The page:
Ask user if they want to revert local changes when an update is blocked #466

Seldaek opened this Issue Mar 16, 2012 · 14 comments

8 participants

Composer member

Currently Vcs-downloaders throw an exception if the dir to be updated isn't in a clean status, but asking (if in interactive mode) and then reverting for the user if he answers yes would be nicer.


This is particularly useful after debugging sessions where some code is left over inside the vendor dirs since a git status on the project won't show those modified files. Currently we're using an adapted git status which allows us to do a recursive git status on each Vcs-enabled vendor dir to detect for those changes.

Works, but not as handy as an interactive prompt.


somewhat related, i would love to have a command in composer that shows me which vendors have local changes. if i fix a bug that goes over multiple vendors, i often have a hard time figuring out which repos i have to push.


as a workaround for detecting what changed, i hacked this script:


From #807, silently revert if you run with -n (--non-interactive).


the silently revert sounds scary - i would think about adding a --force-revert option or something for people using non-interactive and expect to have local changes. the problem is that the reverting can really lead to data loss so we have to be careful.

Composer member

If you run -n IMO you can expect this kind of behavior, you would typically not do that on a machine where you're working, so I don't see the problem. In interactive mode it would ask you, which I think is easier (because a --force-revert option means you have to think before calling the command, and then you have to start all over if it fails)


Using the non interactive option still results in a hard fail though.

I'm using capistrano for deployments so the interactive prompt causes the release to stall. Is it possible to make the default option '-y' for the question 'Discard changes [y,n,v,s,?]?' when running in non-interactive mode?

Composer member

For capistrano you should use --no-interaction, and yes it'd make it fail but if you edit your vendors on production it sounds like you're doing something wrong no? Adding a -y switch is not impossible but it's hard to say what -y should apply.. for now we only have that but maybe in the future there are other stuff that'll ask for your confirmation.


I think it was work left over from us trying to debug an environment specific issue (this was in our staging environment) relating to an i18n issue.

I saw that capistrano flag but thought it only applied to capistrano tasks (rather than other scripts that those tasks may call). I look into seeing if I can amend our composer task to use the same flag as capistrano, and find some way to have the prompt question answered automatically when --no-interaction is in use.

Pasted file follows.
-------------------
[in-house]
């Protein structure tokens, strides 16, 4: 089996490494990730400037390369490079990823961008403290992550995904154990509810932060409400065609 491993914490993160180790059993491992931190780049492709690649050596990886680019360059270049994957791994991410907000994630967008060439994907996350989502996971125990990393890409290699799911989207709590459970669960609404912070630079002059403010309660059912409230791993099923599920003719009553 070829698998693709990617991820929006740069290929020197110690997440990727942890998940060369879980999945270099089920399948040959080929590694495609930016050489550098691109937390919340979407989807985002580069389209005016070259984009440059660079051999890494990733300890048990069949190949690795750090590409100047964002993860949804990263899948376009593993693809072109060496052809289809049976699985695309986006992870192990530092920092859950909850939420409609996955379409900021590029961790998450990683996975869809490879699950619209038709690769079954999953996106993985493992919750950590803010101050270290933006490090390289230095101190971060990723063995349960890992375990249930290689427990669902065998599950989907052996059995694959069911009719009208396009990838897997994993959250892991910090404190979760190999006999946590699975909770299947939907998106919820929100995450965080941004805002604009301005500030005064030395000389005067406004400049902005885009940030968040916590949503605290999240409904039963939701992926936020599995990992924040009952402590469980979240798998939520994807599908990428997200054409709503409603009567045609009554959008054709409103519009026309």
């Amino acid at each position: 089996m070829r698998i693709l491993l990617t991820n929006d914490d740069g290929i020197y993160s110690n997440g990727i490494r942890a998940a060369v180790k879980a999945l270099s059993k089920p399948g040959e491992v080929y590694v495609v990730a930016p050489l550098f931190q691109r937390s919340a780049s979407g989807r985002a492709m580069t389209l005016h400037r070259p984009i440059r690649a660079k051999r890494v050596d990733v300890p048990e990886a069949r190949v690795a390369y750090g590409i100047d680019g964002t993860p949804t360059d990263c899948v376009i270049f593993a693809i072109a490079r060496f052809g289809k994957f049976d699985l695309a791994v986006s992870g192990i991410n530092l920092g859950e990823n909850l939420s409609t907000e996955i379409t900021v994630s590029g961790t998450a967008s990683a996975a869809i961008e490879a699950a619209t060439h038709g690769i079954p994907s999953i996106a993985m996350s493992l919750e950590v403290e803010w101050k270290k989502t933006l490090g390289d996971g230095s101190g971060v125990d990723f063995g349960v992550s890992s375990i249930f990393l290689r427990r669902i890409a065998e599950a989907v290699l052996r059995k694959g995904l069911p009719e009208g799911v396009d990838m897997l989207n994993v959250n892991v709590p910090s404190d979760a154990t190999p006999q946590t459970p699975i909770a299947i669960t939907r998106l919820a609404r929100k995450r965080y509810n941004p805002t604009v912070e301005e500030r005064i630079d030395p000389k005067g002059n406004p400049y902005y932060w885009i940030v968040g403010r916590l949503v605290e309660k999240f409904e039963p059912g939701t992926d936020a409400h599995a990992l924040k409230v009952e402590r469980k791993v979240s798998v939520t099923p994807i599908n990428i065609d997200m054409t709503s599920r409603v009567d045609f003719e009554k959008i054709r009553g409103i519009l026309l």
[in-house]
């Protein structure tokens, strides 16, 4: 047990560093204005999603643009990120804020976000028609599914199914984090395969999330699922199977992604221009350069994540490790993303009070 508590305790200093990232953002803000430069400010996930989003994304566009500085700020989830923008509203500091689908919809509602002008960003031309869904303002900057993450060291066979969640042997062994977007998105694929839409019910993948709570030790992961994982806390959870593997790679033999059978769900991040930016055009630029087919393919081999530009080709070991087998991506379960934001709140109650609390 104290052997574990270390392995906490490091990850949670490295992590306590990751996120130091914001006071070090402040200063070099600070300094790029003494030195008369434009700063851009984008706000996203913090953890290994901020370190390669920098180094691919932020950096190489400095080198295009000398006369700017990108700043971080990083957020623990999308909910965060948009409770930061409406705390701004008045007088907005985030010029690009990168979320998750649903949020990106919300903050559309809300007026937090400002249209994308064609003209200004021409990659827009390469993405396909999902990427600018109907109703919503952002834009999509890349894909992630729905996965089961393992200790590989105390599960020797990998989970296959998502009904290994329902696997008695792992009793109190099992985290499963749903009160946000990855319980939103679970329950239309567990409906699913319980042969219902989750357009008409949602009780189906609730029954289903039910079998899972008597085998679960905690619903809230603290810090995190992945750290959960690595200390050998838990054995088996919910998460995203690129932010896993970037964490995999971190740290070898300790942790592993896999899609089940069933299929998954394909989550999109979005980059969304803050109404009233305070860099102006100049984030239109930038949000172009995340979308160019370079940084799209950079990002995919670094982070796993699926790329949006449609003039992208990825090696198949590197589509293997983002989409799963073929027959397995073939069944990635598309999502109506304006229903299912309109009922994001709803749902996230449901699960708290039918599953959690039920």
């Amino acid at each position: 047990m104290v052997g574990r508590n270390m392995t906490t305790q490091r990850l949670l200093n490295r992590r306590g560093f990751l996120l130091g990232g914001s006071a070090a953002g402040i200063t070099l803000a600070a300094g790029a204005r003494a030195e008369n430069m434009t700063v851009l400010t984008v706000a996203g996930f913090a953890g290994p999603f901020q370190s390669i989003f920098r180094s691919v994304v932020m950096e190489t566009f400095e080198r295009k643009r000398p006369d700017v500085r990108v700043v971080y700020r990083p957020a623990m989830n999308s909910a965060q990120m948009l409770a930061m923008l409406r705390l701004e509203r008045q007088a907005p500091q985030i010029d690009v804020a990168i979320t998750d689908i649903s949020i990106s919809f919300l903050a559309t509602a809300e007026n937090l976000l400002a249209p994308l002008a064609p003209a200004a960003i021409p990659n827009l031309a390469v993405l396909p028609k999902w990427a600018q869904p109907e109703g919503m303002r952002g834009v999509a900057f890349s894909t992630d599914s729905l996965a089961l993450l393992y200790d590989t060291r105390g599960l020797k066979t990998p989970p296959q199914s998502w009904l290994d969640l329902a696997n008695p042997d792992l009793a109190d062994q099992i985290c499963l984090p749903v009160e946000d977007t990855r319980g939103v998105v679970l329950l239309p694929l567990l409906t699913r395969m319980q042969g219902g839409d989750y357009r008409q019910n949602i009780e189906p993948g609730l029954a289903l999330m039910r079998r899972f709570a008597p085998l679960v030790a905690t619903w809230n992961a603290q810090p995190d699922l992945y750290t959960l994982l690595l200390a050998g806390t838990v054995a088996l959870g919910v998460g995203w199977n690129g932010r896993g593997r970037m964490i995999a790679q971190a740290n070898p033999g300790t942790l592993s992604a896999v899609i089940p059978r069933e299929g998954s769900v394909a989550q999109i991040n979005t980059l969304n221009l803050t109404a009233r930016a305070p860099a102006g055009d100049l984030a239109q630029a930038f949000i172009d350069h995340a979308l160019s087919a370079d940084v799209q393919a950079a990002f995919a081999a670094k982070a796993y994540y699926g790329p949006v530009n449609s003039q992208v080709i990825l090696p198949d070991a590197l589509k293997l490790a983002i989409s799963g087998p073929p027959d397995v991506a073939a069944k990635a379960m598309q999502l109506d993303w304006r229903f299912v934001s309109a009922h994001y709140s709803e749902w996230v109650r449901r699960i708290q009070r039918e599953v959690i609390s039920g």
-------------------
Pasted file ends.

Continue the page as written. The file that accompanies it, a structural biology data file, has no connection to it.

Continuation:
edit: thanks for your input


@calumbrodie --no-interaction is a symfony/Console feature. It applies to any project based on the Console component (except if they are explicitly disabling it)

@Seldaek Seldaek closed this Jan 11, 2013

this should really have this --force-revert facility... otherwise how I can update my vendors... When running capifony for example, I know what I am doing executing this.

People should not have local changes in vendors folder anyway... or maybe there is a better way of handling this but as it is now it makes impossible to update vendors on production via non interaction mode (capifony)

as for now the only way is to dump all vendors on production and rerun composer.phar install ... not ideal at all ;S


@rat4m3n we successfully deploy with capifony using

set :deploy_via,  :copy

plus the stuff described in

as written above, you really should not edit code on a production system. if you did, you still have the option of disabling the copy in your capifony, or if you don't care about the outage anyways just delete the vendors (at least those that changed) to have composer reinstall. see also the gist i posted somewhere up in this thread to do git status recursively - helps a lot to find where things changed.

btw when developping things where each bundle is its own repository (like the Symfony CMF) i tend to have a lot of changes in my vendors so i can develop and test integration in parallel.


@dbu wow this is interesting.... I thought I am using copy method but slightly enhanced using set :deploy_via, :rsync_with_remote_cache

Thanks for your tip!

This setup works if your vendors changed:

    set :deploy_via, :copy
    # set :deploy_via, :rsync_with_remote_cache
    set :use_composer, true
    set :composer_options,  "--verbose --prefer-source"
    set :update_vendors, false
    set :copy_vendors, false

For those who found this on Google:

Use .

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